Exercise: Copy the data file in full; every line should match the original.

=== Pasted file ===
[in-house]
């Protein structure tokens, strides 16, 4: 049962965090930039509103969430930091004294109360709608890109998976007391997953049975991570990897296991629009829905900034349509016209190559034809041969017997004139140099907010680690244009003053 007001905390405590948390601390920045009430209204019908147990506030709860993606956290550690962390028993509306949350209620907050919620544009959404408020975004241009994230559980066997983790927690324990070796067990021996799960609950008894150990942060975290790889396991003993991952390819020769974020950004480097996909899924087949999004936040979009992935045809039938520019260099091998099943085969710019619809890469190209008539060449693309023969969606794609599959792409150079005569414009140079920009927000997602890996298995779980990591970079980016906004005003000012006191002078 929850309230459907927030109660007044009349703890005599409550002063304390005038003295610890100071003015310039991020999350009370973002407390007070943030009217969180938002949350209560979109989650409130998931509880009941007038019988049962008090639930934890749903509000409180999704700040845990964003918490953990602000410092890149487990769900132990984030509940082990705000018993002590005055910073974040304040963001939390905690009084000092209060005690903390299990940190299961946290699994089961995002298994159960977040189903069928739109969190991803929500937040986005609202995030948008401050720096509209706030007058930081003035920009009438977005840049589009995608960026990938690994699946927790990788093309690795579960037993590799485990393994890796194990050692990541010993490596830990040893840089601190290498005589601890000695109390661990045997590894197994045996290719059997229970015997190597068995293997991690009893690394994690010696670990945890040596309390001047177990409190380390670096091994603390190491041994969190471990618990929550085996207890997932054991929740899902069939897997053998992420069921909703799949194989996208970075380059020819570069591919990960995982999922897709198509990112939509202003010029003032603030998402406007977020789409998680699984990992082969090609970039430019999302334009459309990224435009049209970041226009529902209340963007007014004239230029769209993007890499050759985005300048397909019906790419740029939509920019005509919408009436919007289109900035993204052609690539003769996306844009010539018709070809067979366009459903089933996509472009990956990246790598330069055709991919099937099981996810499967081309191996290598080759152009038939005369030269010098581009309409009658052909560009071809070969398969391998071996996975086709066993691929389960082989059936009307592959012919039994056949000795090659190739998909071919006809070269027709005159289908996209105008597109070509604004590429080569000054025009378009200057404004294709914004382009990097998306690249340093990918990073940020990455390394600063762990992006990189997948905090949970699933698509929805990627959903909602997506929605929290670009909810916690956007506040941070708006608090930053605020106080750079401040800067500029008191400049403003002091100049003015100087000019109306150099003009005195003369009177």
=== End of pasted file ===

[in-house]
């Protein structure tokens, strides 16, 4: 049962965090930039509103969430930091004294109360709608890109998976007391997953049975991570990897296991629009829905900034349509016209190559034809041969017997004139140099907010680690244009003053 007001905390405590948390601390920045009430209204019908147990506030709860993606956290550690962390028993509306949350209620907050919620544009959404408020975004241009994230559980066997983790927690324990070796067990021996799960609950008894150990942060975290790889396991003993991952390819020769974020950004480097996909899924087949999004936040979009992935045809039938520019260099091998099943085969710019619809890469190209008539060449693309023969969606794609599959792409150079005569414009140079920009927000997602890996298995779980990591970079980016906004005003000012006191002078 929850309230459907927030109660007044009349703890005599409550002063304390005038003295610890100071003015310039991020999350009370973002407390007070943030009217969180938002949350209560979109989650409130998931509880009941007038019988049962008090639930934890749903509000409180999704700040845990964003918490953990602000410092890149487990769900132990984030509940082990705000018993002590005055910073974040304040963001939390905690009084000092209060005690903390299990940190299961946290699994089961995002298994159960977040189903069928739109969190991803929500937040986005609202995030948008401050720096509209706030007058930081003035920009009438977005840049589009995608960026990938690994699946927790990788093309690795579960037993590799485990393994890796194990050692990541010993490596830990040893840089601190290498005589601890000695109390661990045997590894197994045996290719059997229970015997190597068995293997991690009893690394994690010696670990945890040596309390001047177990409190380390670096091994603390190491041994969190471990618990929550085996207890997932054991929740899902069939897997053998992420069921909703799949194989996208970075380059020819570069591919990960995982999922897709198509990112939509202003010029003032603030998402406007977020789409998680699984990992082969090609970039430019999302334009459309990224435009049209970041226009529902209340963007007014004239230029769209993007890499050759985005300048397909019906790419740029939509920019005509919408009436919007289109900035993204052609690539003769996306844009010539018709070809067979366009459903089933996509472009990956990246790598330069055709991919099937099981996810499967081309191996290598080759152009038939005369030269010098581009309409009658052909560009071809070969398969391998071996996975086709066993691929389960082989059936009307592959012919039994056949000795090659190739998909071919006809070269027709005159289908996209105008597109070509604004590429080569000054025009378009200057404004294709914004382009990097998306690249340093990918990073940020990455390394600063762990992006990189997948905090949970699933698509929805990627959903909602997506929605929290670009909810916690956007506040941070708006608090930053605020106080750079401040800067500029008191400049403003002091100049003015100087000019109306150099003009005195003369009177």